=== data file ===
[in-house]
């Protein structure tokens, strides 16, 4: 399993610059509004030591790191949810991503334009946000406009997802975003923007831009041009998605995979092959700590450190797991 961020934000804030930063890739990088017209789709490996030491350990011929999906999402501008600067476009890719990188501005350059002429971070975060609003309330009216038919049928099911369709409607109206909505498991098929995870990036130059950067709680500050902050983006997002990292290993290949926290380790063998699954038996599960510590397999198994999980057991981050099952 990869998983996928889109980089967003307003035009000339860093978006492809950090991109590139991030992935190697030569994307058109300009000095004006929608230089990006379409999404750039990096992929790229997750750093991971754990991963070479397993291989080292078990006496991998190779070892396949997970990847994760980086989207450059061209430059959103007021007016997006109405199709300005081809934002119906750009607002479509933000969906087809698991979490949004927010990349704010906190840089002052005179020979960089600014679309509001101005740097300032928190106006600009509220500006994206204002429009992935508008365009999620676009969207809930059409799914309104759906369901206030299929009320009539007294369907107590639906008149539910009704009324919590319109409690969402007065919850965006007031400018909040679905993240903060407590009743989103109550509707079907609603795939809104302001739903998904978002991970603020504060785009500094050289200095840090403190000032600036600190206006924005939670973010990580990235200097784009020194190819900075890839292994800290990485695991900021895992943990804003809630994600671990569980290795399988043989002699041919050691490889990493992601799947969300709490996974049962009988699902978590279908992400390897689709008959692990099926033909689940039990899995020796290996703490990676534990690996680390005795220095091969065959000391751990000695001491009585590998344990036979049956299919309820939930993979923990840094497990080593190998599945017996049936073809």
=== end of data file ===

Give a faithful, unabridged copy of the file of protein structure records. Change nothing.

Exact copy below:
[in-house]
């Protein structure tokens, strides 16, 4: 399993610059509004030591790191949810991503334009946000406009997802975003923007831009041009998605995979092959700590450190797991 961020934000804030930063890739990088017209789709490996030491350990011929999906999402501008600067476009890719990188501005350059002429971070975060609003309330009216038919049928099911369709409607109206909505498991098929995870990036130059950067709680500050902050983006997002990292290993290949926290380790063998699954038996599960510590397999198994999980057991981050099952 990869998983996928889109980089967003307003035009000339860093978006492809950090991109590139991030992935190697030569994307058109300009000095004006929608230089990006379409999404750039990096992929790229997750750093991971754990991963070479397993291989080292078990006496991998190779070892396949997970990847994760980086989207450059061209430059959103007021007016997006109405199709300005081809934002119906750009607002479509933000969906087809698991979490949004927010990349704010906190840089002052005179020979960089600014679309509001101005740097300032928190106006600009509220500006994206204002429009992935508008365009999620676009969207809930059409799914309104759906369901206030299929009320009539007294369907107590639906008149539910009704009324919590319109409690969402007065919850965006007031400018909040679905993240903060407590009743989103109550509707079907609603795939809104302001739903998904978002991970603020504060785009500094050289200095840090403190000032600036600190206006924005939670973010990580990235200097784009020194190819900075890839292994800290990485695991900021895992943990804003809630994600671990569980290795399988043989002699041919050691490889990493992601799947969300709490996974049962009988699902978590279908992400390897689709008959692990099926033909689940039990899995020796290996703490990676534990690996680390005795220095091969065959000391751990000695001491009585590998344990036979049956299919309820939930993979923990840094497990080593190998599945017996049936073809």